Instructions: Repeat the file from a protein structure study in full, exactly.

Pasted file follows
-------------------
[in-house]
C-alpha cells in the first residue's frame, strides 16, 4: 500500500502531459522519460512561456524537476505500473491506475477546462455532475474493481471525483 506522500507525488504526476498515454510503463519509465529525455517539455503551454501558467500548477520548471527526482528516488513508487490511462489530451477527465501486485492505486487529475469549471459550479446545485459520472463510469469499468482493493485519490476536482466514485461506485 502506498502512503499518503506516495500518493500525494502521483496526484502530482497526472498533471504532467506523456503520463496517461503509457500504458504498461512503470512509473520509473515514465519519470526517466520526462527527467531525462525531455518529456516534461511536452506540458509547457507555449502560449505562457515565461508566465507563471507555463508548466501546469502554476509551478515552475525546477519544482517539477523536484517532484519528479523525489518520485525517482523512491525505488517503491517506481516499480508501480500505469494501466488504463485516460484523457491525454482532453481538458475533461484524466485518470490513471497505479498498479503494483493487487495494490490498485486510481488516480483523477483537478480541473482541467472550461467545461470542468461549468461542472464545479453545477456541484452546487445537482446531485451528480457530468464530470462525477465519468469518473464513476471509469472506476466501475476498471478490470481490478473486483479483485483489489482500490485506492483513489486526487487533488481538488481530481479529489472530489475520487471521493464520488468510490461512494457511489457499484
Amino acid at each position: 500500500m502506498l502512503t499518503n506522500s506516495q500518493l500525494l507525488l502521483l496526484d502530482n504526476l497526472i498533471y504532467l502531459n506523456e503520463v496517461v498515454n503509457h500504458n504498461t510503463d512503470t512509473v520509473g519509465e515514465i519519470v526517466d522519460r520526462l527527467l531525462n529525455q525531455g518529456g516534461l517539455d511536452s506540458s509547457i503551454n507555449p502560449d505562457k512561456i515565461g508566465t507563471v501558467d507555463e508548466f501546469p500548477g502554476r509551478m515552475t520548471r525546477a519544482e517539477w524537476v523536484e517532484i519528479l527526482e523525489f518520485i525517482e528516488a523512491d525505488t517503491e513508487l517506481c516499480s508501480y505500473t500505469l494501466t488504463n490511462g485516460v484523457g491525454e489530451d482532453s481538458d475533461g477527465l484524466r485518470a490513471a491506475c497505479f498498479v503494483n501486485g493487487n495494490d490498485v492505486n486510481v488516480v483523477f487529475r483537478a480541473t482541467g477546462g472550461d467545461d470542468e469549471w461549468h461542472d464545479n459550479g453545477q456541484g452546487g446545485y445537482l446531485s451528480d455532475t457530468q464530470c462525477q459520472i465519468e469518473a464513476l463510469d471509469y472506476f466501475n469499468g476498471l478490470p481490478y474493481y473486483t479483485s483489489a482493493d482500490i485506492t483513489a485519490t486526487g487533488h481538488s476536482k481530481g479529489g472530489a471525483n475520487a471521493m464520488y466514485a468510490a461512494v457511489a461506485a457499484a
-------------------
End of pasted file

[in-house]
C-alpha cells in the first residue's frame, strides 16, 4: 500500500502531459522519460512561456524537476505500473491506475477546462455532475474493481471525483 506522500507525488504526476498515454510503463519509465529525455517539455503551454501558467500548477520548471527526482528516488513508487490511462489530451477527465501486485492505486487529475469549471459550479446545485459520472463510469469499468482493493485519490476536482466514485461506485 502506498502512503499518503506516495500518493500525494502521483496526484502530482497526472498533471504532467506523456503520463496517461503509457500504458504498461512503470512509473520509473515514465519519470526517466520526462527527467531525462525531455518529456516534461511536452506540458509547457507555449502560449505562457515565461508566465507563471507555463508548466501546469502554476509551478515552475525546477519544482517539477523536484517532484519528479523525489518520485525517482523512491525505488517503491517506481516499480508501480500505469494501466488504463485516460484523457491525454482532453481538458475533461484524466485518470490513471497505479498498479503494483493487487495494490490498485486510481488516480483523477483537478480541473482541467472550461467545461470542468461549468461542472464545479453545477456541484452546487445537482446531485451528480457530468464530470462525477465519468469518473464513476471509469472506476466501475476498471478490470481490478473486483479483485483489489482500490485506492483513489486526487487533488481538488481530481479529489472530489475520487471521493464520488468510490461512494457511489457499484
Amino acid at each position: 500500500m502506498l502512503t499518503n506522500s506516495q500518493l500525494l507525488l502521483l496526484d502530482n504526476l497526472i498533471y504532467l502531459n506523456e503520463v496517461v498515454n503509457h500504458n504498461t510503463d512503470t512509473v520509473g519509465e515514465i519519470v526517466d522519460r520526462l527527467l531525462n529525455q525531455g518529456g516534461l517539455d511536452s506540458s509547457i503551454n507555449p502560449d505562457k512561456i515565461g508566465t507563471v501558467d507555463e508548466f501546469p500548477g502554476r509551478m515552475t520548471r525546477a519544482e517539477w524537476v523536484e517532484i519528479l527526482e523525489f518520485i525517482e528516488a523512491d525505488t517503491e513508487l517506481c516499480s508501480y505500473t500505469l494501466t488504463n490511462g485516460v484523457g491525454e489530451d482532453s481538458d475533461g477527465l484524466r485518470a490513471a491506475c497505479f498498479v503494483n501486485g493487487n495494490d490498485v492505486n486510481v488516480v483523477f487529475r483537478a480541473t482541467g477546462g472550461d467545461d470542468e469549471w461549468h461542472d464545479n459550479g453545477q456541484g452546487g446545485y445537482l446531485s451528480d455532475t457530468q464530470c462525477q459520472i465519468e469518473a464513476l463510469d471509469y472506476f466501475n469499468g476498471l478490470p481490478y474493481y473486483t479483485s483489489a482493493d482500490i485506492t483513489a485519490t486526487g487533488h481538488s476536482k481530481g479529489g472530489a471525483n475520487a471521493m464520488y466514485a468510490a461512494v457511489a461506485a457499484a